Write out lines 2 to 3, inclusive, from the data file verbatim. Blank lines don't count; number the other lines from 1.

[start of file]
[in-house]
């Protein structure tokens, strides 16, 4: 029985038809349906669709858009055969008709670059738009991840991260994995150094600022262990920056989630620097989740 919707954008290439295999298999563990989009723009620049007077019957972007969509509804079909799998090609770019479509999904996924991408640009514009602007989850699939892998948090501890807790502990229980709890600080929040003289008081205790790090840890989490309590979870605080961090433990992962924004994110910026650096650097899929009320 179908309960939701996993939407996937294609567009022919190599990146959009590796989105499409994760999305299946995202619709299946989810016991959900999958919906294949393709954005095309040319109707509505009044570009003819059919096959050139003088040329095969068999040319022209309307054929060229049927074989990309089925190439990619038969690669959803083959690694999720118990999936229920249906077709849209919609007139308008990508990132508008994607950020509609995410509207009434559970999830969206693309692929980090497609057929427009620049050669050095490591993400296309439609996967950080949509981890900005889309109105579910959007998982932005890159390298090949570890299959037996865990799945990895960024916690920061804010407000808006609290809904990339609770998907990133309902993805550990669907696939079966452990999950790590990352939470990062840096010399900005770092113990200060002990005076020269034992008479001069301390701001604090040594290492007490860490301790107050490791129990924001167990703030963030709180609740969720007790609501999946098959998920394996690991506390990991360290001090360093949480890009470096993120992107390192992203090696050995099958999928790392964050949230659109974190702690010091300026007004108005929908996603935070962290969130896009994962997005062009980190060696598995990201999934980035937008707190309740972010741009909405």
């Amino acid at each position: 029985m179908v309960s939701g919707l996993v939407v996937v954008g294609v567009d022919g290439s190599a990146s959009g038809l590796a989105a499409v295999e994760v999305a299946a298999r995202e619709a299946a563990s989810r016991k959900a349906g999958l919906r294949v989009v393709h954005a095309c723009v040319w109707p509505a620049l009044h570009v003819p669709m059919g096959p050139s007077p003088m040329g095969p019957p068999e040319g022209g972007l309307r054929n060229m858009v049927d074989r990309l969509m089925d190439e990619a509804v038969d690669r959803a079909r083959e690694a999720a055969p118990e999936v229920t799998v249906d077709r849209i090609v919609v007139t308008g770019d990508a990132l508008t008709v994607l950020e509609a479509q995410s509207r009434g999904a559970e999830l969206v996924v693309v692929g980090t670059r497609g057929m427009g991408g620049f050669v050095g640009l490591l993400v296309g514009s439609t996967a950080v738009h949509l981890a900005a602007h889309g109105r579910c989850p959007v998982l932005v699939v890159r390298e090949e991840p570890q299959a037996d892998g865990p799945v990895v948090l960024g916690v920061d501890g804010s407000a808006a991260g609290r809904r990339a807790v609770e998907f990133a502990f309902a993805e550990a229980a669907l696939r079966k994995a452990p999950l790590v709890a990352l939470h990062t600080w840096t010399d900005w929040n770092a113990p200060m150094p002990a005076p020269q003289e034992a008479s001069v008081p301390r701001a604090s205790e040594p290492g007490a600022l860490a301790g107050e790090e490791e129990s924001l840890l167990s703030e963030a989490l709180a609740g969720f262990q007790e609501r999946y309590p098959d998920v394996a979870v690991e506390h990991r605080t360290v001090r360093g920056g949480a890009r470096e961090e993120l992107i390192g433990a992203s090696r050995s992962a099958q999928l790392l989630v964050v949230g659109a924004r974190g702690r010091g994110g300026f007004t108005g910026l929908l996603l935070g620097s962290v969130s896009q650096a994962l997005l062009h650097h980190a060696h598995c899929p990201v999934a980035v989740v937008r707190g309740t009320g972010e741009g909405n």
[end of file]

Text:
């Protein structure tokens, strides 16, 4: 029985038809349906669709858009055969008709670059738009991840991260994995150094600022262990920056989630620097989740 919707954008290439295999298999563990989009723009620049007077019957972007969509509804079909799998090609770019479509999904996924991408640009514009602007989850699939892998948090501890807790502990229980709890600080929040003289008081205790790090840890989490309590979870605080961090433990992962924004994110910026650096650097899929009320 179908309960939701996993939407996937294609567009022919190599990146959009590796989105499409994760999305299946995202619709299946989810016991959900999958919906294949393709954005095309040319109707509505009044570009003819059919096959050139003088040329095969068999040319022209309307054929060229049927074989990309089925190439990619038969690669959803083959690694999720118990999936229920249906077709849209919609007139308008990508990132508008994607950020509609995410509207009434559970999830969206693309692929980090497609057929427009620049050669050095490591993400296309439609996967950080949509981890900005889309109105579910959007998982932005890159390298090949570890299959037996865990799945990895960024916690920061804010407000808006609290809904990339609770998907990133309902993805550990669907696939079966452990999950790590990352939470990062840096010399900005770092113990200060002990005076020269034992008479001069301390701001604090040594290492007490860490301790107050490791129990924001167990703030963030709180609740969720007790609501999946098959998920394996690991506390990991360290001090360093949480890009470096993120992107390192992203090696050995099958999928790392964050949230659109974190702690010091300026007004108005929908996603935070962290969130896009994962997005062009980190060696598995990201999934980035937008707190309740972010741009909405």
């Amino acid at each position: 029985m179908v309960s939701g919707l996993v939407v996937v954008g294609v567009d022919g290439s190599a990146s959009g038809l590796a989105a499409v295999e994760v999305a299946a298999r995202e619709a299946a563990s989810r016991k959900a349906g999958l919906r294949v989009v393709h954005a095309c723009v040319w109707p509505a620049l009044h570009v003819p669709m059919g096959p050139s007077p003088m040329g095969p019957p068999e040319g022209g972007l309307r054929n060229m858009v049927d074989r990309l969509m089925d190439e990619a509804v038969d690669r959803a079909r083959e690694a999720a055969p118990e999936v229920t799998v249906d077709r849209i090609v919609v007139t308008g770019d990508a990132l508008t008709v994607l950020e509609a479509q995410s509207r009434g999904a559970e999830l969206v996924v693309v692929g980090t670059r497609g057929m427009g991408g620049f050669v050095g640009l490591l993400v296309g514009s439609t996967a950080v738009h949509l981890a900005a602007h889309g109105r579910c989850p959007v998982l932005v699939v890159r390298e090949e991840p570890q299959a037996d892998g865990p799945v990895v948090l960024g916690v920061d501890g804010s407000a808006a991260g609290r809904r990339a807790v609770e998907f990133a502990f309902a993805e550990a229980a669907l696939r079966k994995a452990p999950l790590v709890a990352l939470h990062t600080w840096t010399d900005w929040n770092a113990p200060m150094p002990a005076p020269q003289e034992a008479s001069v008081p301390r701001a604090s205790e040594p290492g007490a600022l860490a301790g107050e790090e490791e129990s924001l840890l167990s703030e963030a989490l709180a609740g969720f262990q007790e609501r999946y309590p098959d998920v394996a979870v690991e506390h990991r605080t360290v001090r360093g920056g949480a890009r470096e961090e993120l992107i390192g433990a992203s090696r050995s992962a099958q999928l790392l989630v964050v949230g659109a924004r974190g702690r010091g994110g300026f007004t108005g910026l929908l996603l935070g620097s962290v969130s896009q650096a994962l997005l062009h650097h980190a060696h598995c899929p990201v999934a980035v989740v937008r707190g309740t009320g972010e741009g909405n």